Justin Stevens, a veteran TV journalist and 7:30 a.m. executive producer, will become the new head of ABC News, Analysis and Investigations.
The 37-year-old, who has been with the ABC since 2006, was named director after a highly competitive recruitment process involving internal and external applications.
He heads a news team of more than 1,200 employees nationwide and in international agencies, producing a wide variety of news and current affairs on ABC radio, television and digital platforms.
“It’s a huge honor and I feel the weight of the responsibility — for good reason,” Stevens said.
“The bar for ABC News is the highest of any media organization in this country, as we are government funded and have strict editorial obligations as outlined in the ABC charter. They are values enshrined in everything we do, of editorial accuracy, poise, impartiality and storytelling for all Australians from across the country.
“I am aware that ABC News is only as good as the sum of its parts, and we have an extremely talented group of people working for ABC News and I can’t wait to lead them in this next chapter.”
Announcing the appointment, General Manager David Anderson said Stevens was well equipped to steer the division at a time of major news events such as the ongoing COVID-19 pandemic, the war in Ukraine, rising cost of living and the upcoming federal election. .
“Justin has a proven track record of editorial leadership on complex issues and events,” he said.
“Together with the ABC News executive team, Justin will lead the next phase of the ABC News strategy to be more accessible, valuable and relevant to Australians across all platforms, always putting the highest quality journalism at the heart of it.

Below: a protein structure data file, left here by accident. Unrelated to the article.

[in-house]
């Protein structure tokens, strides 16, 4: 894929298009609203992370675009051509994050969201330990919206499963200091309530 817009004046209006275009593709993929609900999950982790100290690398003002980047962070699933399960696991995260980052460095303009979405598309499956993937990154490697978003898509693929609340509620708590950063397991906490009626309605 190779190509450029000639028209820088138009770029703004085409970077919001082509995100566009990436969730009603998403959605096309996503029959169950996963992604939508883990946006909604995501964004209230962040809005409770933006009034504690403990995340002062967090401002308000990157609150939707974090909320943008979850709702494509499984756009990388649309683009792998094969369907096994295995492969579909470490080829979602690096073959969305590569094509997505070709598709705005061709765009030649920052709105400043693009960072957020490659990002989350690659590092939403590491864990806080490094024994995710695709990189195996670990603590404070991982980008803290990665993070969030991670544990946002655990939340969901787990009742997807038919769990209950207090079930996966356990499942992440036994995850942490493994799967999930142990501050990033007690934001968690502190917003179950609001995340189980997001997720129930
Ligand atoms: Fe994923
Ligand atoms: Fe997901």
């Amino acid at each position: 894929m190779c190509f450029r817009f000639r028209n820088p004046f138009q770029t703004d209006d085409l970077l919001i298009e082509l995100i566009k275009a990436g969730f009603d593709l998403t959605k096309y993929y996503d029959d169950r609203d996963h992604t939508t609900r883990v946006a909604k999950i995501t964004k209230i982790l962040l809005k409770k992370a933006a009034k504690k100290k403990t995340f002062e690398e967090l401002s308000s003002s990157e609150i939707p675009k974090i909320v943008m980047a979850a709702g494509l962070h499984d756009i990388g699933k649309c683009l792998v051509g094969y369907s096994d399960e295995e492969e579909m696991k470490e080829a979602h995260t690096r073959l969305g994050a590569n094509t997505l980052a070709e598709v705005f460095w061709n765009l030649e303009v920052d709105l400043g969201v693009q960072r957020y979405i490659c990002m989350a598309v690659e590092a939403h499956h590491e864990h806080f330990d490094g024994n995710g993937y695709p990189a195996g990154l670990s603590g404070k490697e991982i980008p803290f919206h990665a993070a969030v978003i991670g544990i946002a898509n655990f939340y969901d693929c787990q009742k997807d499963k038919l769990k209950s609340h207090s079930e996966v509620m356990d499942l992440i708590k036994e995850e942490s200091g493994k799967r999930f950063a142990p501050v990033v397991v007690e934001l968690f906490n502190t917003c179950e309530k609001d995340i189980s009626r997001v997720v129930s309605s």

“I would like to thank the members of the ABC News executive for their support during this hiring process, especially Gavin Fang, who has done an exceptional job as a news director and will continue to play a vital role in ABC News’ work going forward.
“Justin fully understands the challenges and opportunities ABC faces as a vital public service in the digital media age. It is a position that will require exceptional editorial leadership, and Justin will be outstanding in the role.”
Stevens joined the ABC in 2006, working for eight years at 7:30am as an interview producer for presenters Kerry O’Brien and Leigh Sales, helping to interview big names like Barack Obama, Tony Blair, Sir David Attenborough, Woody Allen and the Dalai Lama.
He also mentored the producer at 7:30 a.m. and then moved to Four Corners for two years, where he produced major investigations including The Siege on the Siege Siege and an exclusive interview with Hillary Clinton.
He then returned to 7.30 as an executive producer in 2018, boosting his broadcasting and digital audience. Stevens was also a producer on the ABC series Keating: The Interviews with Kerry O’Brien and the award-winning documentary series The Killing Season with Sarah Ferguson that explored the bitter leadership struggles between Kevin Rudd and Julia Gillard.
While primarily experienced in television current affairs and investigative journalism, Stevens has a passion for harnessing new technologies to reach a wider audience across all platforms and ensure ABC News remains Australia’s number one online news source.
“I wanted this job because I care deeply about the future of ABC News,” he said.
“It is a challenging environment for media organizations in the coming years, faced with ongoing media fragmentation and the way technological changes have destroyed aspects of the way we consume our media.
“I inherit ABC News in good health, already on an exciting digital transformation journey, and this next chapter will be about coming together as a team and ensuring that, as we continue to adapt, we remain at the heart of everything we do, strong, robust and accurate journalism, aligned with the values that have served us well for 90 years.